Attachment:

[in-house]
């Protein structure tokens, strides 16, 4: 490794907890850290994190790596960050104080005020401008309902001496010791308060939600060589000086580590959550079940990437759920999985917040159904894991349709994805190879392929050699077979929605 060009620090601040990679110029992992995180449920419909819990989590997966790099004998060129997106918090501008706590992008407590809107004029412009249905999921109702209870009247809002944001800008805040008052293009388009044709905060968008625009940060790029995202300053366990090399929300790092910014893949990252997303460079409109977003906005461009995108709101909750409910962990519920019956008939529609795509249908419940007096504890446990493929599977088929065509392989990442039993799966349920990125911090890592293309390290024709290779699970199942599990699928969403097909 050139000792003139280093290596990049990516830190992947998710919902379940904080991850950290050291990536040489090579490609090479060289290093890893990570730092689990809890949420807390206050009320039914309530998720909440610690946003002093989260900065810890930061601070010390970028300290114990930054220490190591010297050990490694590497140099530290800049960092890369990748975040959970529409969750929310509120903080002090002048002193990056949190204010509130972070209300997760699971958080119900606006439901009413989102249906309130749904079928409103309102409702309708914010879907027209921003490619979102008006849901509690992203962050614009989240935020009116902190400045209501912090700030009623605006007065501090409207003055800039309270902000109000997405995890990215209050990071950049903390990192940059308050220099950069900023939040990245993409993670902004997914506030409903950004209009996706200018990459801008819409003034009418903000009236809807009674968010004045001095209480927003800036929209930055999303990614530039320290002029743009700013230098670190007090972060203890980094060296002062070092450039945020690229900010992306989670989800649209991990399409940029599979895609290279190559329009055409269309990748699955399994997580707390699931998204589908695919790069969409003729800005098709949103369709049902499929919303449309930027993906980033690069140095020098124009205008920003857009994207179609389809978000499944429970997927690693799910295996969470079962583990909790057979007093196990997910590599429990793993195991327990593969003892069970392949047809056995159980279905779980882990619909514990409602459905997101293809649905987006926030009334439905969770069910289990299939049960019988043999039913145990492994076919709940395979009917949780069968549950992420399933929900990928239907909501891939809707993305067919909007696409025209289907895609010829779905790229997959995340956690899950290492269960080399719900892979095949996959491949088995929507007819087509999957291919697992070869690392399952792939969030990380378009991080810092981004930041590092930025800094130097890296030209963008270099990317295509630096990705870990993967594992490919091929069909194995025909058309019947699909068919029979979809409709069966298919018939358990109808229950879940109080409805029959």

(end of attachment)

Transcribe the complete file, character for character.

[in-house]
């Protein structure tokens, strides 16, 4: 490794907890850290994190790596960050104080005020401008309902001496010791308060939600060589000086580590959550079940990437759920999985917040159904894991349709994805190879392929050699077979929605 060009620090601040990679110029992992995180449920419909819990989590997966790099004998060129997106918090501008706590992008407590809107004029412009249905999921109702209870009247809002944001800008805040008052293009388009044709905060968008625009940060790029995202300053366990090399929300790092910014893949990252997303460079409109977003906005461009995108709101909750409910962990519920019956008939529609795509249908419940007096504890446990493929599977088929065509392989990442039993799966349920990125911090890592293309390290024709290779699970199942599990699928969403097909 050139000792003139280093290596990049990516830190992947998710919902379940904080991850950290050291990536040489090579490609090479060289290093890893990570730092689990809890949420807390206050009320039914309530998720909440610690946003002093989260900065810890930061601070010390970028300290114990930054220490190591010297050990490694590497140099530290800049960092890369990748975040959970529409969750929310509120903080002090002048002193990056949190204010509130972070209300997760699971958080119900606006439901009413989102249906309130749904079928409103309102409702309708914010879907027209921003490619979102008006849901509690992203962050614009989240935020009116902190400045209501912090700030009623605006007065501090409207003055800039309270902000109000997405995890990215209050990071950049903390990192940059308050220099950069900023939040990245993409993670902004997914506030409903950004209009996706200018990459801008819409003034009418903000009236809807009674968010004045001095209480927003800036929209930055999303990614530039320290002029743009700013230098670190007090972060203890980094060296002062070092450039945020690229900010992306989670989800649209991990399409940029599979895609290279190559329009055409269309990748699955399994997580707390699931998204589908695919790069969409003729800005098709949103369709049902499929919303449309930027993906980033690069140095020098124009205008920003857009994207179609389809978000499944429970997927690693799910295996969470079962583990909790057979007093196990997910590599429990793993195991327990593969003892069970392949047809056995159980279905779980882990619909514990409602459905997101293809649905987006926030009334439905969770069910289990299939049960019988043999039913145990492994076919709940395979009917949780069968549950992420399933929900990928239907909501891939809707993305067919909007696409025209289907895609010829779905790229997959995340956690899950290492269960080399719900892979095949996959491949088995929507007819087509999957291919697992070869690392399952792939969030990380378009991080810092981004930041590092930025800094130097890296030209963008270099990317295509630096990705870990993967594992490919091929069909194995025909058309019947699909068919029979979809409709069966298919018939358990109808229950879940109080409805029959």